Maine came so close to welcoming in legal sports betting in 2020 – literally stretching the ball out to break the plane, only for it to get knocked loose.
Having seen betting legislation passed and then vetoed, it is back to the drawing board in a bid to finally profit from the Supreme Court ruling in 2018 which gave all states the right to legalize sports betting if they want to.
Maine, in the New England region of the Northeastern area of the U.S., has a population of 1.35million (2020 data). Though it’s within travelling distance of some major sports teams in Massachusetts, there are very slim pickings within the state line itself.
For now, the matter of any sporting action from a betting perspective is unresolved – until the ball finally reaches the end zone.
Is sports betting legal in Maine?
Sports betting is not legal yet in Maine, though as we’ve already told you it literally clanged off the upright in 2020.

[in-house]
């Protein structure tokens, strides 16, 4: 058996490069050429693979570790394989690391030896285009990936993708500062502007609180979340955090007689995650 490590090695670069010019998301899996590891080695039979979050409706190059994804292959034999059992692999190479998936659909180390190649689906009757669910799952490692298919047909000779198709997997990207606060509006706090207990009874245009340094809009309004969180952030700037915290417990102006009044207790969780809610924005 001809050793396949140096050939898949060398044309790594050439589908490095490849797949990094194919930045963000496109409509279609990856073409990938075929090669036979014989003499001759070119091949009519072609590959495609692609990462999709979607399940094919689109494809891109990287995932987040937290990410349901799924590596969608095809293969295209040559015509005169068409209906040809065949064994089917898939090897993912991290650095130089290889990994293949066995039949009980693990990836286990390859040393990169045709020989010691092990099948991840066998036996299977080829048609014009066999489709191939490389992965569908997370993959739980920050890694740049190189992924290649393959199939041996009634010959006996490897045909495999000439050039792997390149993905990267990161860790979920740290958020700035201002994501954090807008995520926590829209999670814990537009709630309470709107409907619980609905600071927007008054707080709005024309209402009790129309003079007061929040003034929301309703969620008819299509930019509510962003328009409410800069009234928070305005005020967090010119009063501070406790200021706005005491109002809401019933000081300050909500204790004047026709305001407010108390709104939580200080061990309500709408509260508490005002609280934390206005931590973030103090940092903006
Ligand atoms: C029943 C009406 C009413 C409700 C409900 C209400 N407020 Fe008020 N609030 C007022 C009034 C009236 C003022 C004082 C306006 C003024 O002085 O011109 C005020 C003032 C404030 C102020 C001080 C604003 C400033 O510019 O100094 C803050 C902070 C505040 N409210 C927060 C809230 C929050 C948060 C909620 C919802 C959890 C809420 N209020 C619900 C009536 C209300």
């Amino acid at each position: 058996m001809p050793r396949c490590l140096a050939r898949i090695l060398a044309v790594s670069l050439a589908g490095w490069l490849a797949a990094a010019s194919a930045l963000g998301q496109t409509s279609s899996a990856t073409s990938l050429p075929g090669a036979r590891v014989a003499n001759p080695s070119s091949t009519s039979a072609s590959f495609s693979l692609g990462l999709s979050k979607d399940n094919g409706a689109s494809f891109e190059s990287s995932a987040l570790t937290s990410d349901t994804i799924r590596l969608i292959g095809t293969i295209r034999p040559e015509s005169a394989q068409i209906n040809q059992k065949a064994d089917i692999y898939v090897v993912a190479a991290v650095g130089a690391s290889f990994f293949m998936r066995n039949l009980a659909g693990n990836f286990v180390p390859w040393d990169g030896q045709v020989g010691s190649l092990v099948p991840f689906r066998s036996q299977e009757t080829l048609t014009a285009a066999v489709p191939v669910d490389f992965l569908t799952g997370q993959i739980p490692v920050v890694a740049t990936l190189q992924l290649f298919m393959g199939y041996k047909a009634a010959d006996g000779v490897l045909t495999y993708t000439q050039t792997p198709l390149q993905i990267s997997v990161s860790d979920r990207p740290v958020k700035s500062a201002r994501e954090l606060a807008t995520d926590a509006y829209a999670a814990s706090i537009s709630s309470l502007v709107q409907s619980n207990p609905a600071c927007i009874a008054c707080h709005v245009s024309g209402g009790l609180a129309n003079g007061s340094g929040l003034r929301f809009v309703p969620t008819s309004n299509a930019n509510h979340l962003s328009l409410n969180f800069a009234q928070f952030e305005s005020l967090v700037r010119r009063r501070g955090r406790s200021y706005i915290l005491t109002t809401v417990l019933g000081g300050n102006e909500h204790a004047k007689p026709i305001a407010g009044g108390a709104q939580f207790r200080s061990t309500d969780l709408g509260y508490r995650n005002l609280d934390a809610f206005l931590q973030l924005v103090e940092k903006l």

A bill to legalize gambling on sports was passed by the House, only for Governor Janet Mills to veto it repeatedly.
There is clearly a desire to usher in sports betting legislation, especially with the impact of COVID-19 confronting many states with hefty budget deficits.
Not to mention the frustration at watching neighboring New Hampshire and offshore sportsbooks potentially accepting wagers from Maine residents.
The wait will most likely not go on much longer.
Legal sports betting near Maine
While you can’t bet legally in Maine yet, if you’re willing to cross state lines there are options. Only one state borders Maine, and that is your best bet for now:
New Hampshire: There are retail and mobile options if you’re willing to take the relatively short four-hour drive to the granite state. DraftKings has been the exclusive partner for both retail and mobile app since the state opened up. You need to be in-state and aged 21 or older.
Are offshore sportbooks legal in Maine?
Offshore sportsbooks cannot operate legally in the state of Maine, because they don’t have a license to do so.
With that in mind, we’d advise you strongly not to opt for them. You put yourself at risk with a serious lack of consumer protection if – for example – they refuse to let you withdraw your funds.
Sit tight, wait on Maine to open up and in the meantime, look to New Hampshire for legal options.